Turkey Eyes Economic Windfall From Erdogan’s India Visit
Turkey Eyes Economic Windfall From Erdogan’s India Visit

Turkey Eyes Economic Windfall From Erdogan’s India Visit

Turkey Eyes Economic Windfall From Erdogan’s India Visit

The Turkish business world is expecting stronger economic ties, more direct investments and solutions to existing problems from Turkish President Recep Tayyip Erdogan’s visit to India on Sunday and Monday, according to analysts and Turkish officials.
Canan Celebioglu, head of the Turkey-India Business Council of Turkey’s Foreign Economic Relations Board, told Anadolu Agency on Saturday that the trade balance between the two countries, which favors India, must become sustainable for Turkey’s benefit as well.
“The share of bilateral trade is around 2% of Turkey’s $350 billion foreign trade volume. This figure is below 1% of India’s total trade volume, which is almost $700 billion. It shows that we are quite below the current potential,” she said.
Celebioglu noted that India, which is on the way to becoming the largest market in Asia, stands among the world’s top 10 economies in terms of both GDP and purchasing power parity rankings with its young 1.3 billion population, rapid growing middle class, fast urbanization and economic transformation.
“The needs of India have to be analyzed correctly. If we examine its top 25 trading partners, I believe that Turkey could take over the position of Thailand, Malaysia, South Africa, or Australia,” she said, adding:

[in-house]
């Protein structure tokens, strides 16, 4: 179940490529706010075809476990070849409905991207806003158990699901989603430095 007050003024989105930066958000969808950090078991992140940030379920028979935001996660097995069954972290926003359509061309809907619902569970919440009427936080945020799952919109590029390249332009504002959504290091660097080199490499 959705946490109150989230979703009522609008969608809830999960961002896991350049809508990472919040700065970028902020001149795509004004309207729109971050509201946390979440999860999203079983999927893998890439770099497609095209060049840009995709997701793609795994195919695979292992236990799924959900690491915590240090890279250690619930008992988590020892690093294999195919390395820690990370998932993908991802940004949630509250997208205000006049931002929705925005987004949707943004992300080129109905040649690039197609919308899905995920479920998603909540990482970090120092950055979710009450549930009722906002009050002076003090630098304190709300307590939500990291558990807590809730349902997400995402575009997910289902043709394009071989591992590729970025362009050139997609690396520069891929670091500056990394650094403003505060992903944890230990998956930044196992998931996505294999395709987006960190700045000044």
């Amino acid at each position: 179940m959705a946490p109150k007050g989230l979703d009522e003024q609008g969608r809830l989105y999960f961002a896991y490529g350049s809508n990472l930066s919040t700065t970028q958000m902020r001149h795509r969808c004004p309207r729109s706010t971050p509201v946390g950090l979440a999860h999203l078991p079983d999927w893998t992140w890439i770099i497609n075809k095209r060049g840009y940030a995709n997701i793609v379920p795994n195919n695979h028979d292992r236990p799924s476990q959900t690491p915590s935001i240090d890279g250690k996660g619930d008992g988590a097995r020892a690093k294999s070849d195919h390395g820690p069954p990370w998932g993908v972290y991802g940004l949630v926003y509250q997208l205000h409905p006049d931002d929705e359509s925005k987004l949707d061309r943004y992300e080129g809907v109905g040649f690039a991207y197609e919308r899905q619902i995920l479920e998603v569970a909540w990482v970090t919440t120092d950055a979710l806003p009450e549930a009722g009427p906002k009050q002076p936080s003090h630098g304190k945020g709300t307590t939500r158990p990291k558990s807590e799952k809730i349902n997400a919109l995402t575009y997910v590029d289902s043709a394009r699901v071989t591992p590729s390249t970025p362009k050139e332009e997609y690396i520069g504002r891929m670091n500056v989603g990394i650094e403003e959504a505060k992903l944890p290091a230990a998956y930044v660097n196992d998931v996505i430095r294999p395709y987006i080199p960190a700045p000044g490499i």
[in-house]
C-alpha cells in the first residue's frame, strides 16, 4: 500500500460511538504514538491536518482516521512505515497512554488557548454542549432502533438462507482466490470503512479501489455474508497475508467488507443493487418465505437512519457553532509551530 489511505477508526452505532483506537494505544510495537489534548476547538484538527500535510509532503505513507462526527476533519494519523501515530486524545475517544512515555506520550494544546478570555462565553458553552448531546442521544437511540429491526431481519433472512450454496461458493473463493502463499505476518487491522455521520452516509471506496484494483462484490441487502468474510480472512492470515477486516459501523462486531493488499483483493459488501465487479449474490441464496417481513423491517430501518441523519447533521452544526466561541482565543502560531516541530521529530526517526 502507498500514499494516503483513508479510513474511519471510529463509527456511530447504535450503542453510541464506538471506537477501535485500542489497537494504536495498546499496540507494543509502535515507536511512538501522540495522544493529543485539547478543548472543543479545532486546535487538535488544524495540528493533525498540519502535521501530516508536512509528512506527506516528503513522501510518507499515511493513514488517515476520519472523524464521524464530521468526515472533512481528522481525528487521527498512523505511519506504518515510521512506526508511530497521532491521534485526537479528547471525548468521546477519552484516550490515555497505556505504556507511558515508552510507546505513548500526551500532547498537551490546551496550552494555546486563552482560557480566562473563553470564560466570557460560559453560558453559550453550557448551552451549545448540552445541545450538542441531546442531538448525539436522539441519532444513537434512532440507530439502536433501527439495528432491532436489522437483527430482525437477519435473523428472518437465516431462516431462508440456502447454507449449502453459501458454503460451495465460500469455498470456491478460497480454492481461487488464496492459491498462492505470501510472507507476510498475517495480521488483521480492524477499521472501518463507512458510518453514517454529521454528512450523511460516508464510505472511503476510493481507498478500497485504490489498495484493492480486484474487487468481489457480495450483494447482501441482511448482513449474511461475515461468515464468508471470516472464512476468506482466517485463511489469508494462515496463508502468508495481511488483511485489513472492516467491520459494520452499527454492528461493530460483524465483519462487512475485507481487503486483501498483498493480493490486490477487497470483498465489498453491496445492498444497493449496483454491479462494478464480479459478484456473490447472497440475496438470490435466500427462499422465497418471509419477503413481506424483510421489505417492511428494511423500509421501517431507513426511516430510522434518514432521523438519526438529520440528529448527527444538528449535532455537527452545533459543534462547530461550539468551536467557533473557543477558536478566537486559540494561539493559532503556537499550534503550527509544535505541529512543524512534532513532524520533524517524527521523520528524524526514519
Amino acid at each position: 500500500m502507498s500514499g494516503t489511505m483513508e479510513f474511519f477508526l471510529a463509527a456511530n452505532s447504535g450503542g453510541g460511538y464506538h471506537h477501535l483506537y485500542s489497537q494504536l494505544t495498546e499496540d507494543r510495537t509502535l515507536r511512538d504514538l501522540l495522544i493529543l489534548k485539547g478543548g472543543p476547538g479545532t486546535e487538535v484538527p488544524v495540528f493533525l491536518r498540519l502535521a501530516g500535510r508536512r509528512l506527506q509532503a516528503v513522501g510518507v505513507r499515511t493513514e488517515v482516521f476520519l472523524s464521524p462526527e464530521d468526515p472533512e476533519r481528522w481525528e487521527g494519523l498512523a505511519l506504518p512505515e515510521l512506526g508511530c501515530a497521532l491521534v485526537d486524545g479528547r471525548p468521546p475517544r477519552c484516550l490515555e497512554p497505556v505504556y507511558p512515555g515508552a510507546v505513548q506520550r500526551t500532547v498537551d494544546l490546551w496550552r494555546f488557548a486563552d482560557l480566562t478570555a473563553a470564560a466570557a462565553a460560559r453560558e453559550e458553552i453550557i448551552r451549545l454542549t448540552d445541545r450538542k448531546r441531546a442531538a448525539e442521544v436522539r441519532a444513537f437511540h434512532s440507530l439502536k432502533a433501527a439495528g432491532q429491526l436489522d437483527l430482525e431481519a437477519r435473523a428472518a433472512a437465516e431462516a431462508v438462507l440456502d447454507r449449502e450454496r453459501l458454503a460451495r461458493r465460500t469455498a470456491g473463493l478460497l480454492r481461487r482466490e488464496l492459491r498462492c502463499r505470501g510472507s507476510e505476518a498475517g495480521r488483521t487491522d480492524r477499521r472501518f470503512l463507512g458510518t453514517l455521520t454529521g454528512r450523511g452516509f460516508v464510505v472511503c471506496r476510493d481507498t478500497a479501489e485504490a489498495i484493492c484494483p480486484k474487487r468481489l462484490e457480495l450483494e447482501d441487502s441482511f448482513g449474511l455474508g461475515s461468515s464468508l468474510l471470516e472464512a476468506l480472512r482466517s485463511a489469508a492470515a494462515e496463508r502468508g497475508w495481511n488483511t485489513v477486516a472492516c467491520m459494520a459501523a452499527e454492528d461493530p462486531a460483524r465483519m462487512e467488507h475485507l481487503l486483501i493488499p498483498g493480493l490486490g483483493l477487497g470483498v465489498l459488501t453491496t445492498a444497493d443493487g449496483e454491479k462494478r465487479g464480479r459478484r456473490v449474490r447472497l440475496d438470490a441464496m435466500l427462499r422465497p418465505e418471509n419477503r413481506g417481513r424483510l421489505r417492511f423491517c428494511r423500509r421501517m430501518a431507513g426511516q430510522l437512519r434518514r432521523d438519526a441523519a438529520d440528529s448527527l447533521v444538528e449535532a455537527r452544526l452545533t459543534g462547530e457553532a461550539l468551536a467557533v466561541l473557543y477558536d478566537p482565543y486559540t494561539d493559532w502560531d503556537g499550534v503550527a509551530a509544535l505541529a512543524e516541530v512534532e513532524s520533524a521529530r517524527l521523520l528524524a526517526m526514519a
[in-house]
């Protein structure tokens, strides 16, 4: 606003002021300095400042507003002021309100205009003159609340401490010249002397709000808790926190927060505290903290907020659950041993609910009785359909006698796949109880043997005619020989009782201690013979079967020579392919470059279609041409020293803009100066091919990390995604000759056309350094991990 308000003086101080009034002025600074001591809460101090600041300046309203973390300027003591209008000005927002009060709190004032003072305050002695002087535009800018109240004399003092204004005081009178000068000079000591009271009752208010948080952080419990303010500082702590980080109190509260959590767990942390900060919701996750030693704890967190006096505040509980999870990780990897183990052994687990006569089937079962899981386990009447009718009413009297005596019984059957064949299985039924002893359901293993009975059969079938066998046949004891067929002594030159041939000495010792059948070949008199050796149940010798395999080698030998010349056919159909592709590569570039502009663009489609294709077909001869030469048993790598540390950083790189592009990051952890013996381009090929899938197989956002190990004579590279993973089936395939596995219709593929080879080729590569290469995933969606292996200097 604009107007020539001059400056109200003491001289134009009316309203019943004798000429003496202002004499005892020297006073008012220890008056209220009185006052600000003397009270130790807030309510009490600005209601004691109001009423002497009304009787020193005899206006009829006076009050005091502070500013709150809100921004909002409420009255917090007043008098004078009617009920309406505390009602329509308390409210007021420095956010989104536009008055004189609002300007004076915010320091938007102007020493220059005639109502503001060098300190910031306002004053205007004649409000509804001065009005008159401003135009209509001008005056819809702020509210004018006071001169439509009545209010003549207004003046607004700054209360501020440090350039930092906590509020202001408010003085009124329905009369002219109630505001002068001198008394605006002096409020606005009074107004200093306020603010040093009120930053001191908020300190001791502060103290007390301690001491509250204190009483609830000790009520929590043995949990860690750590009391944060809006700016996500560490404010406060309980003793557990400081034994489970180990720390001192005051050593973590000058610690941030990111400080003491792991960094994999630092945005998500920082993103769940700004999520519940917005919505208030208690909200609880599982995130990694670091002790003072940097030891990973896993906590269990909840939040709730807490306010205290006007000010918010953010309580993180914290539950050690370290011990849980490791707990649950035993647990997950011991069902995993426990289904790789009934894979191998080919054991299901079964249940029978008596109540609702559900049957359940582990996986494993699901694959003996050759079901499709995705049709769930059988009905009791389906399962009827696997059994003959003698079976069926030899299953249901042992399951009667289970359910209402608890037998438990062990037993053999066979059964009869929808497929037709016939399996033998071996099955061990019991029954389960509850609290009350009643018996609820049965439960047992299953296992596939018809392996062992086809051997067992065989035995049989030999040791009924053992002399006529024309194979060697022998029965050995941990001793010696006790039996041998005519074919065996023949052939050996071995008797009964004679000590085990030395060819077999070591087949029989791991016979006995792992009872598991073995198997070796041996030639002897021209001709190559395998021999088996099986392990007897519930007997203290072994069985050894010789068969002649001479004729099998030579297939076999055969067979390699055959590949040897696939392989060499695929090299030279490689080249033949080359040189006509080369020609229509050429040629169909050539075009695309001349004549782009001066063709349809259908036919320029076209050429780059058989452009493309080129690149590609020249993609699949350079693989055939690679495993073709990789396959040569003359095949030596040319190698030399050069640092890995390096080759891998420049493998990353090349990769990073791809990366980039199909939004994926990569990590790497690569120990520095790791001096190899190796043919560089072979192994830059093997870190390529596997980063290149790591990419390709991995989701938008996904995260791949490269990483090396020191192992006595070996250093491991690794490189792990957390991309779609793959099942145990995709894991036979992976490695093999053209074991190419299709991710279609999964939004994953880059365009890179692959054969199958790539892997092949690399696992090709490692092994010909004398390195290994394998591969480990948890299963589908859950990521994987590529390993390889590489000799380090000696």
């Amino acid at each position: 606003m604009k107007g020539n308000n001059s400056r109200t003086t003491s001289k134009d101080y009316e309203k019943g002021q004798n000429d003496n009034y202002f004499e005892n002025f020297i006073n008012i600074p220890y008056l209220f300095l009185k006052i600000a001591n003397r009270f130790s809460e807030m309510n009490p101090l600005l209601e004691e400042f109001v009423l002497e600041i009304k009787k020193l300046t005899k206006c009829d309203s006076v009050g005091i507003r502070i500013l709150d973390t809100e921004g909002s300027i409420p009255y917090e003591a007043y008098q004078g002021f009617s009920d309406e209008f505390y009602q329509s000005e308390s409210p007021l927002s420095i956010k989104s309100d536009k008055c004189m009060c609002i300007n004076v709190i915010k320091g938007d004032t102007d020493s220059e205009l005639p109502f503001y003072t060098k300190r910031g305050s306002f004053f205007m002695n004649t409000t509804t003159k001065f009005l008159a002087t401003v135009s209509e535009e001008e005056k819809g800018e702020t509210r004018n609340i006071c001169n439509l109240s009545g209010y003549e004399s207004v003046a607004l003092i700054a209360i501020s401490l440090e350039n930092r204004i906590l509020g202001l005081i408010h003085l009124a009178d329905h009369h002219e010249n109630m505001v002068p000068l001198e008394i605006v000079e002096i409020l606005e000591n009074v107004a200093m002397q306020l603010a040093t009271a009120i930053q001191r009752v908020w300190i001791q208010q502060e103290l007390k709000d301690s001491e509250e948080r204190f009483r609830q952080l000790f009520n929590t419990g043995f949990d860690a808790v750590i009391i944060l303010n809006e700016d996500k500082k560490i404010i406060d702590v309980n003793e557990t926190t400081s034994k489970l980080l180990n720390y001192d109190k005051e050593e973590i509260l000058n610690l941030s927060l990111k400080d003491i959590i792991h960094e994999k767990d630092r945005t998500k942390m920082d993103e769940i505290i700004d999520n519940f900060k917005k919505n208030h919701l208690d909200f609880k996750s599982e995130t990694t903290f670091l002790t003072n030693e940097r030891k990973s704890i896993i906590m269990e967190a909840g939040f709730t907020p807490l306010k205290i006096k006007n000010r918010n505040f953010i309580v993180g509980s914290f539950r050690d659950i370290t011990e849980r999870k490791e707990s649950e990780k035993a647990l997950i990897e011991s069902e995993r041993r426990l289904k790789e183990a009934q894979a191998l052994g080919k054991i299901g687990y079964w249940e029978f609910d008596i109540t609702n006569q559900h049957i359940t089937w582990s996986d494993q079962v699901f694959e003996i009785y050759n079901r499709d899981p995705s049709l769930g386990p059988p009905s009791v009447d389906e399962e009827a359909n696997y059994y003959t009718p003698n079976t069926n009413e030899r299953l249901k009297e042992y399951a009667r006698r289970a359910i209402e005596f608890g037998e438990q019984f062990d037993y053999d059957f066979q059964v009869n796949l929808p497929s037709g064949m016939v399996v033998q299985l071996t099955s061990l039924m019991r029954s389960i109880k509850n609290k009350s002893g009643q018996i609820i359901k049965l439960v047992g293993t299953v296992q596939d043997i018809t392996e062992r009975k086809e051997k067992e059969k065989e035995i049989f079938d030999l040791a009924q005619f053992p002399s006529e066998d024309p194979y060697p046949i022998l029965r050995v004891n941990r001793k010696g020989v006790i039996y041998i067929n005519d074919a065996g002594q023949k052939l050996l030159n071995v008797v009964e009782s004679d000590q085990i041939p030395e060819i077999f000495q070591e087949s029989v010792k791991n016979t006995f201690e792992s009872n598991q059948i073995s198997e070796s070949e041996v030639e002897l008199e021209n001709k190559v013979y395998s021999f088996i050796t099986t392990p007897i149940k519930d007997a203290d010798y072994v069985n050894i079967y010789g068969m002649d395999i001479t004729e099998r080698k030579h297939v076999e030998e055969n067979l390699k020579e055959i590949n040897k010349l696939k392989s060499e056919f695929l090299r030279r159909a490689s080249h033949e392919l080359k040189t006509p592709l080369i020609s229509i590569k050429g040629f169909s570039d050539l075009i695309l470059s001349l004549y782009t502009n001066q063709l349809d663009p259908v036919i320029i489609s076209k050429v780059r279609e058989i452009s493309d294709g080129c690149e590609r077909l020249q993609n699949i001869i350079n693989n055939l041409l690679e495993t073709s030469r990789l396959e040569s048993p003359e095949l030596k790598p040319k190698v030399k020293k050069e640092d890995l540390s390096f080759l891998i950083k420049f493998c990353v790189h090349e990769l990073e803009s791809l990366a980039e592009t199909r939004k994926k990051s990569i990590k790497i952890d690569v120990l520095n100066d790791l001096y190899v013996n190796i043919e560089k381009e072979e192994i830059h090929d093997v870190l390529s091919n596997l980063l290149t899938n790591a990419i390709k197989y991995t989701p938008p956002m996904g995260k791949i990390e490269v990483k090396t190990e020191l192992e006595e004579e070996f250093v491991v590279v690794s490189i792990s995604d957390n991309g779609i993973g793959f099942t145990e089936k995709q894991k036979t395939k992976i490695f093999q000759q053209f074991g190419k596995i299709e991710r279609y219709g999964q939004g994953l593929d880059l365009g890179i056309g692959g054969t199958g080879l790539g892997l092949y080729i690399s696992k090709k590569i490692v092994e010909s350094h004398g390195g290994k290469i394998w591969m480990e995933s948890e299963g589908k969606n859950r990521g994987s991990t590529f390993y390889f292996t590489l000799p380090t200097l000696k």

“Turkish companies can become a significant supplier to India by establishing local partnerships, especially in the fields of agriculture, livestock, food products, the defense industry, petrochemicals, construction materials, furniture and glass products.”
“Turkish companies can stand out in the service sector, infrastructure, and superstructure areas. India may benefit from our experience in public-private partnership investment models in the field of civil aviation and healthcare,” she said.
Stressing the nascent state of the Indian tourism sector, Celebioglu said Turkish entrepreneurs could help write the same success story seen in the Mediterranean basin. “More slots could be provided by the two countries’ officials for both Turkish and Indian airlines to stimulate tourism activities,” she added.
Meanwhile, Vural Cekinmez, Turkey’s commercial counselor to India, said Turkish officials in New Delhi provide a wide range of support to Turkish companies wanting to enter the Indian market.
On Erdogan’s upcoming visit, Cekinmez said it would be one of the most comprehensive meetings in India in recent years. “This visit will provide significant benefits for both the Turkish businesspeople who already have investments in India and those looking at the potential here,” Cekinmez said.
Cekinmez stated that the “Make in India” initiative, introduced by Indian Prime Minister Narendra Modi, showed a solid resolve for boosting the country’s investment climate, cutting red tape and attracting foreign investors with an extensive approach.

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